'What?' I shout.-- Jennifer Percy, Demon Camp
'Nothing,' he says. He jogs back. 'Just wait.'
A long stream of prayers comes from his mouth. The streets are wide and sleek and black like rivers. A moaning rises from the distance. The wind is coming, coming down from across the agricultural fields sour with the smells of opossum and corn rot.
'What's happening?' I say.
I have the sensation that we're lying down, or that the world is moving and we're standing still. Bits of trash scrape the asphalt and gather by the tracks. A gathering of cups and soda cans swirls and rises like a tower.
One by one the streetlights darken.
I lean toward the dark.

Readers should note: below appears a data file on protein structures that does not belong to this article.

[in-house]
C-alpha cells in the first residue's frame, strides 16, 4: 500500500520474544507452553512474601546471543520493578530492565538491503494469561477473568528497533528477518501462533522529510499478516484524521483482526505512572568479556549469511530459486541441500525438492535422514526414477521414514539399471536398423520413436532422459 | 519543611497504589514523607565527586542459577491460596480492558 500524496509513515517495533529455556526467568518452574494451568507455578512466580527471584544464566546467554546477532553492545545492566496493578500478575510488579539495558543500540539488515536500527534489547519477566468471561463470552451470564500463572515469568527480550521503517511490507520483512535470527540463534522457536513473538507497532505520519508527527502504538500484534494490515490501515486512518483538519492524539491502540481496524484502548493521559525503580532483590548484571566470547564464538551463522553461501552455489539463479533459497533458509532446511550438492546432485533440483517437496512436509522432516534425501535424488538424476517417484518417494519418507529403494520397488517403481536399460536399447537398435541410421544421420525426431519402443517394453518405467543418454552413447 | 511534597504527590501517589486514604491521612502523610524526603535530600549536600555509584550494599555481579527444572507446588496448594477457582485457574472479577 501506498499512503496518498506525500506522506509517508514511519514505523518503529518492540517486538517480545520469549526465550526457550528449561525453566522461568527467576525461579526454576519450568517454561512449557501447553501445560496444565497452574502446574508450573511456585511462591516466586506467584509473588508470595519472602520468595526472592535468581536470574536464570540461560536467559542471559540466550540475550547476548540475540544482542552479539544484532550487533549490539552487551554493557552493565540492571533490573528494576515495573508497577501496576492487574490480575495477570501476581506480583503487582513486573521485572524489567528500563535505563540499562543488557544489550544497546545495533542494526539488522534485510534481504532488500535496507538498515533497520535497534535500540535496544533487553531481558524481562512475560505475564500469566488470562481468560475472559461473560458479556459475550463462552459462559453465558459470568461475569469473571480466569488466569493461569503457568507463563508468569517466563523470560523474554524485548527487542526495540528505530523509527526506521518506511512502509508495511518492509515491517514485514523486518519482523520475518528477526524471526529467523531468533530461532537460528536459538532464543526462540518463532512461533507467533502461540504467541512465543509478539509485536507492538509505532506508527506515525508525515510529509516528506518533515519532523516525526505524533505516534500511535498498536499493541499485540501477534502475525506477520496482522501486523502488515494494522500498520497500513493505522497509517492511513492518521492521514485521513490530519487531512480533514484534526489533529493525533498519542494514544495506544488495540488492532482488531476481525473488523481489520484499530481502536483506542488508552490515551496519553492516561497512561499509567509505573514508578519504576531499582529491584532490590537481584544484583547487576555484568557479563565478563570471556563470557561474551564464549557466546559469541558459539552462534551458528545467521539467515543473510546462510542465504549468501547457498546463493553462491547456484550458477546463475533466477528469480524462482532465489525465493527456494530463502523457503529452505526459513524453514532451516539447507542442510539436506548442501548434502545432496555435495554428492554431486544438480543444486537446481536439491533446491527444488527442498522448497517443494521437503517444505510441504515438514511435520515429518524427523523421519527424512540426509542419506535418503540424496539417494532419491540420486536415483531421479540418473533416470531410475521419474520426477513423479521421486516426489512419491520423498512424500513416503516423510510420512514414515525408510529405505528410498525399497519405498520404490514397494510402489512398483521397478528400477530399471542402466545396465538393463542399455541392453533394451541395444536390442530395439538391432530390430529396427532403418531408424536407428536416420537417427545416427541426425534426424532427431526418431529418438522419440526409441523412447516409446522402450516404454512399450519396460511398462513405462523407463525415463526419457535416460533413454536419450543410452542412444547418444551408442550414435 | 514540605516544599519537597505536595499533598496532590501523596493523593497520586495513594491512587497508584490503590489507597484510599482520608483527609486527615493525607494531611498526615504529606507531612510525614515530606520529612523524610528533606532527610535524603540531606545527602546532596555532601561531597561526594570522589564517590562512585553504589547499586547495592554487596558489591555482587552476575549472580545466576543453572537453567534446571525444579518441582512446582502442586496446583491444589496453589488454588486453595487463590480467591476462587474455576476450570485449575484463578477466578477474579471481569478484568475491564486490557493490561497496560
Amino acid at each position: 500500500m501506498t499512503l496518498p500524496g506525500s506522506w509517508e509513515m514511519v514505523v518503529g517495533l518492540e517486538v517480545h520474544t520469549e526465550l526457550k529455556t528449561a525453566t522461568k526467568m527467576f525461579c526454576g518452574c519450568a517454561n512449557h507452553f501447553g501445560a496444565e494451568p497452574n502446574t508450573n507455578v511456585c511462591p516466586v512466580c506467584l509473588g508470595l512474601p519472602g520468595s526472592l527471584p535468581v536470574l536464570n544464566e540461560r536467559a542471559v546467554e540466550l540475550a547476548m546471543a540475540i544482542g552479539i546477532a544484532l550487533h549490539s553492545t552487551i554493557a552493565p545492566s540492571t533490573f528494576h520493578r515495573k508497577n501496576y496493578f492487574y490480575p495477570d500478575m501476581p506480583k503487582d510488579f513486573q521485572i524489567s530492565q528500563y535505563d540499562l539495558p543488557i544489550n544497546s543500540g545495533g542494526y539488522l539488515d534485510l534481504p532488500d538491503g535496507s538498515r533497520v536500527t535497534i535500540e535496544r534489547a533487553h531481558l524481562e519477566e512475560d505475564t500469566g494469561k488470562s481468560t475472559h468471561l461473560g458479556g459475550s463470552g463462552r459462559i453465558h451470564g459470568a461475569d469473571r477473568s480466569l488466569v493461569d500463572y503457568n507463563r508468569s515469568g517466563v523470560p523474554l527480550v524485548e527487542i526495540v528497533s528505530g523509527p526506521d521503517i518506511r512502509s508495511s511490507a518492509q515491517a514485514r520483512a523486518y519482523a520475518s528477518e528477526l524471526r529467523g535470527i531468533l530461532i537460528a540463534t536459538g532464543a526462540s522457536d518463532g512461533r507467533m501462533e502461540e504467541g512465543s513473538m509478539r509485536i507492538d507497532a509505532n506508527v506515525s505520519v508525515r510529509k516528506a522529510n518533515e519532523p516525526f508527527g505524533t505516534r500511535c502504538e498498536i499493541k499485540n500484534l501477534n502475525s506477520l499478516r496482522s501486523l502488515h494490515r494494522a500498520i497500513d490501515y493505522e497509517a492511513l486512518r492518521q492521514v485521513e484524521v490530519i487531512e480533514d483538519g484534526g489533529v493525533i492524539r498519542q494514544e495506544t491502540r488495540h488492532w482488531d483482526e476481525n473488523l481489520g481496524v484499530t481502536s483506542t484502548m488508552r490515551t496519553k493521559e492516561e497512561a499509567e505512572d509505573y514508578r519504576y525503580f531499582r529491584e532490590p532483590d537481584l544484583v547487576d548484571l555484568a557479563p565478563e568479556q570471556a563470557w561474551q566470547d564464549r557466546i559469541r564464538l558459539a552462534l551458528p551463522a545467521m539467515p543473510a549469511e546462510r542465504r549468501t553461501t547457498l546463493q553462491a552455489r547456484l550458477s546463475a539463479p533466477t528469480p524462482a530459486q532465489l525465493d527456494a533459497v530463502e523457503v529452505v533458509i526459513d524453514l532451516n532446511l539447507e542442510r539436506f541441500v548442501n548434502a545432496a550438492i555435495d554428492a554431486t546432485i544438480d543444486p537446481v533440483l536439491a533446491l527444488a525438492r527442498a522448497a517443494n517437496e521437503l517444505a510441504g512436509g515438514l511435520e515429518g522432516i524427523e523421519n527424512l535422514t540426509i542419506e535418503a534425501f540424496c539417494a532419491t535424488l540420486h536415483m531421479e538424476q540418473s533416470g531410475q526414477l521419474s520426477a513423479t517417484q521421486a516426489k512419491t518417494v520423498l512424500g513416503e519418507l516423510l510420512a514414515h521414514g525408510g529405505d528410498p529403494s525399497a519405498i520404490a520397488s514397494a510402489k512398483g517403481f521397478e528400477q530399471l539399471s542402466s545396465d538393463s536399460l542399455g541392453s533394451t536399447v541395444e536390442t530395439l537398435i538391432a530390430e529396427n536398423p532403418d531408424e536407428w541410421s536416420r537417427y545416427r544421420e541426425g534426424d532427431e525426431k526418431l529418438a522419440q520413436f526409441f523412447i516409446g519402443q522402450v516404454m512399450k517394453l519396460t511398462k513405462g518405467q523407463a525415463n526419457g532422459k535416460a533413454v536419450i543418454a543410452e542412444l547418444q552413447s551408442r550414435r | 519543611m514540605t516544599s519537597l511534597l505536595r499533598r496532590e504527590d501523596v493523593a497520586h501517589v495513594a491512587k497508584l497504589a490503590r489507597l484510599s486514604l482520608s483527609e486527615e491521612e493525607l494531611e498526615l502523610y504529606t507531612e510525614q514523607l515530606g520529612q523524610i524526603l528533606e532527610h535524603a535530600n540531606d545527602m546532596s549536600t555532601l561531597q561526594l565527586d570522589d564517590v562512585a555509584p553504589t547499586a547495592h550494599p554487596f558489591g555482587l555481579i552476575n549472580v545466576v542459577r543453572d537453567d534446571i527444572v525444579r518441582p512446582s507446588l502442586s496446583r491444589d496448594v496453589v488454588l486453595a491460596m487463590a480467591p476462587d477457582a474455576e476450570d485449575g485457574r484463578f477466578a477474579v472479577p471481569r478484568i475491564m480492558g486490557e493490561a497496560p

'They're here.' He drums his hands on the table.
'The whole fucking army is here.' He reaches his arms above his head and opens them like a ballerina.
'What does that mean?'
He describes something from a war movie I've never seen, a movie where horses die and men are blown apart in trenches and the air is full of screaming.
A figure darts between bushes across the street.
'Wait,' he says. 'You see them, don't you? That's what I asked,' he says. 'That's what I prayed. I want you to see them. Just a little.'
'It's just a person,' I say.
'I can see you now in the spirit realm,' he says. 'I can see you right now. It's amazing. You now who you are? You're fucking Jon of Arc.' He talks like a general who's already imagined the slaughter and the victory.
'You need to hold my hand,' he says. 'The only way to defeat this army is to do it together. You can't do this alone. I can't either.'
His hand is there, calling to me, dark from the sun in Afghanistan.